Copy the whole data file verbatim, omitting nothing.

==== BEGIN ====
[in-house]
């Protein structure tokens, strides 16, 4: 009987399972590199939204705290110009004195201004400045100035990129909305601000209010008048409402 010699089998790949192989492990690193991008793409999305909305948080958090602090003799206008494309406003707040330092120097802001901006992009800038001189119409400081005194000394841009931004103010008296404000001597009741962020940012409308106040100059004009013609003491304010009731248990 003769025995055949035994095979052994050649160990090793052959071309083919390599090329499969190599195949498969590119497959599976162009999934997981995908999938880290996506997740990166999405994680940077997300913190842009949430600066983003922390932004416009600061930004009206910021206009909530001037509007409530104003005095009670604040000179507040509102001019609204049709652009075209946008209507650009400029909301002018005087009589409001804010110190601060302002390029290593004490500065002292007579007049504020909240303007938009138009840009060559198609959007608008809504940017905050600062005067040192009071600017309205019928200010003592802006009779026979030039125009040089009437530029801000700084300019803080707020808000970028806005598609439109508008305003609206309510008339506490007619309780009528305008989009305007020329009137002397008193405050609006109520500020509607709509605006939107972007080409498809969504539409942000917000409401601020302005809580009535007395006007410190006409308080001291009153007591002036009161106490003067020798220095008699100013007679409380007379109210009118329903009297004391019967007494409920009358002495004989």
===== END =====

[in-house]
């Protein structure tokens, strides 16, 4: 009987399972590199939204705290110009004195201004400045100035990129909305601000209010008048409402 010699089998790949192989492990690193991008793409999305909305948080958090602090003799206008494309406003707040330092120097802001901006992009800038001189119409400081005194000394841009931004103010008296404000001597009741962020940012409308106040100059004009013609003491304010009731248990 003769025995055949035994095979052994050649160990090793052959071309083919390599090329499969190599195949498969590119497959599976162009999934997981995908999938880290996506997740990166999405994680940077997300913190842009949430600066983003922390932004416009600061930004009206910021206009909530001037509007409530104003005095009670604040000179507040509102001019609204049709652009075209946008209507650009400029909301002018005087009589409001804010110190601060302002390029290593004490500065002292007579007049504020909240303007938009138009840009060559198609959007608008809504940017905050600062005067040192009071600017309205019928200010003592802006009779026979030039125009040089009437530029801000700084300019803080707020808000970028806005598609439109508008305003609206309510008339506490007619309780009528305008989009305007020329009137002397008193405050609006109520500020509607709509605006939107972007080409498809969504539409942000917000409401601020302005809580009535007395006007410190006409308080001291009153007591002036009161106490003067020798220095008699100013007679409380007379109210009118329903009297004391019967007494409920009358002495004989």